Cate Blanchett, Louis CK & the Cast of ‘Blue Jasmine’ on Inhabiting the World of Woody Allen

As human beings, we’d like to assume we’re equipped to cope with emotional trauma—but we’re not. Hell, we’d like to think we’re equipped to deal with the troubles that plague our everyday existence, and yet, we’re certainly not. We may not find ourselves with “saliva dribbling out of our mouths wandering into a cafeteria with a shopping bag screaming about socialism,” or washed away on Xanax audibly reenacting old memories to ourselves in public, but life is hard—and for the neurotic and anxiety-ridden, terribly so. However, there’s always comedy to be found even in the darkest moments and it’s the ability to expose yourself to that, which helps takes a small burden off the weight of existence. And if there’s one filmmaker who has always shown us the difficulties of living with a mind that never stops running—as if being chased by a large, hairy irregular verb—it’s Woody Allen.  

For nearly half a century now, his films have possessed an emotional and psychological vulnerability that work through his own past and his own neuroses, turning his movies into a means of therapy—not only for himself but for those audience members that truly invest in his work. There’s a romantic magic and witty spirit of playfulness that pervades even his most serious films, and whether it’s Annie Hall or Midnight in Paris, they serve as an exercise in psychoanalytic release—providing a roadmap to weave through life, love, and an array of disturbed interpersonal relationships. Even when Allen himself is absent from the screen, his presence is always impressed upon his characters—be they male or female—leaving his auteuristic stamp embedded between the words.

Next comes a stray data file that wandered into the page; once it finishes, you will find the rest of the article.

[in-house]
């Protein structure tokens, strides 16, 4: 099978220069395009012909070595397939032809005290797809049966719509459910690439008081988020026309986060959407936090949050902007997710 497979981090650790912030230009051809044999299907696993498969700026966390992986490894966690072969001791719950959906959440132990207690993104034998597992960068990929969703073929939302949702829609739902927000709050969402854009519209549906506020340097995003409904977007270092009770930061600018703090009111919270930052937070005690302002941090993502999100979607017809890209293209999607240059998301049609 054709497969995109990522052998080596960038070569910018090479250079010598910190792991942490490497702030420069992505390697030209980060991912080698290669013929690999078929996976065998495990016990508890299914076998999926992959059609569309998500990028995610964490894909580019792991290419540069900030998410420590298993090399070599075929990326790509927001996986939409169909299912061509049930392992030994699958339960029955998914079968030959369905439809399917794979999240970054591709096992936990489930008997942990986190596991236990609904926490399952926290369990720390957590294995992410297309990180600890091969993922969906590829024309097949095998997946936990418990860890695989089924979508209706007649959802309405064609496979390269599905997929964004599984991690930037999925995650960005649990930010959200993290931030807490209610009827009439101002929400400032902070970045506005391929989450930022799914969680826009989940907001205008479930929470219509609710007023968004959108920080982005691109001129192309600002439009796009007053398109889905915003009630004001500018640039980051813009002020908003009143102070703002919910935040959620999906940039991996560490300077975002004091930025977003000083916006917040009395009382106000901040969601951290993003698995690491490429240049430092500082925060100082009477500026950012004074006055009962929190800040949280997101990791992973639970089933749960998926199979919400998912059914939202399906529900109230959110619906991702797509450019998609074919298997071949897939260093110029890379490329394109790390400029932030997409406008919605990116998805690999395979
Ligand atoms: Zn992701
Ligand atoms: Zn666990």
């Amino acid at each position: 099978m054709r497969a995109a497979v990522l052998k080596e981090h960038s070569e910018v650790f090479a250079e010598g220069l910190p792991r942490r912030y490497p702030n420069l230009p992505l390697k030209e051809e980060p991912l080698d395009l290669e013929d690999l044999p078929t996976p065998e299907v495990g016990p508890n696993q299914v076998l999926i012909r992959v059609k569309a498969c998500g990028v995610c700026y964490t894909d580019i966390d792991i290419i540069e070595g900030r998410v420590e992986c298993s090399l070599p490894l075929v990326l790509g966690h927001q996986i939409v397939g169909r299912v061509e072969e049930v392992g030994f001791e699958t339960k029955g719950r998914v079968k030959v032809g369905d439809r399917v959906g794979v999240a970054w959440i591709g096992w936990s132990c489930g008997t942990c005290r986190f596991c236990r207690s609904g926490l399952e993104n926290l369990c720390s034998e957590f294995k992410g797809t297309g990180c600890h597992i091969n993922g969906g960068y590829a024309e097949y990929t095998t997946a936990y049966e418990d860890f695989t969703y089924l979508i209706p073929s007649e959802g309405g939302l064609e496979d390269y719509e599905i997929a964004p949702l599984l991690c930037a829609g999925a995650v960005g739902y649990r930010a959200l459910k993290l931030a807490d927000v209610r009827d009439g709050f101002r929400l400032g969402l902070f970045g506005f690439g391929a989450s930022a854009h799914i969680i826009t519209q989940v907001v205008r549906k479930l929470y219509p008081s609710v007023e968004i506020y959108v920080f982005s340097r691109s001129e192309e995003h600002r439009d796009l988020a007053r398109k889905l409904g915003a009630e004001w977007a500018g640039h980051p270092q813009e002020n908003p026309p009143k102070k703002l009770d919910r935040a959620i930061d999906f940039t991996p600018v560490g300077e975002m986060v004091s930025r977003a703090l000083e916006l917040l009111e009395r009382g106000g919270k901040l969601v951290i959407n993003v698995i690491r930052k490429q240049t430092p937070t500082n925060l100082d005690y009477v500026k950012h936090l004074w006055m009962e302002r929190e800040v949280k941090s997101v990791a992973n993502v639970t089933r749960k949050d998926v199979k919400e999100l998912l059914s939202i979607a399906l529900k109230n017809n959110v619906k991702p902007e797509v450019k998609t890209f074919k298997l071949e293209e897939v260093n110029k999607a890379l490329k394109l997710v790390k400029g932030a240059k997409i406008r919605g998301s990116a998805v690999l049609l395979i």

With his latest summer film, Blue Jasmine, Allen delivers his weightiest film in years—putting to bed the shallow, slight nature of his previous work, To Rome With Love. Whereas my main argument with the latter rests heavily in his flimsy, two-dimensional portrayal of female characters, with Blue Jasmine, Allen has written a character ferocious and full of force, allowing Cate Blanchett to deliver one of the best performances of her career. From her opening line of dialogue spoken to a kind, elderly stranger on a flight to San Francisco, you see Blanchett has completely vaporized into the skin of Jasmine—tear-stained eyes, anxious cadence, and all—fully sunken into the character’s fractured psyche. In the way that you felt exhausted—both physically and emotionally—after seeing Joaquin Phoenix’s performance as Freddie Quell in Paul Thomas Anderson’s The Master—the actor’s stamina in the role a marvel to watch—I left my screening of Blue Jasmine feeling more shaky and distressed than when I entered, my own anxiety and emotions unraveled by Blanchett’s bewitching performance.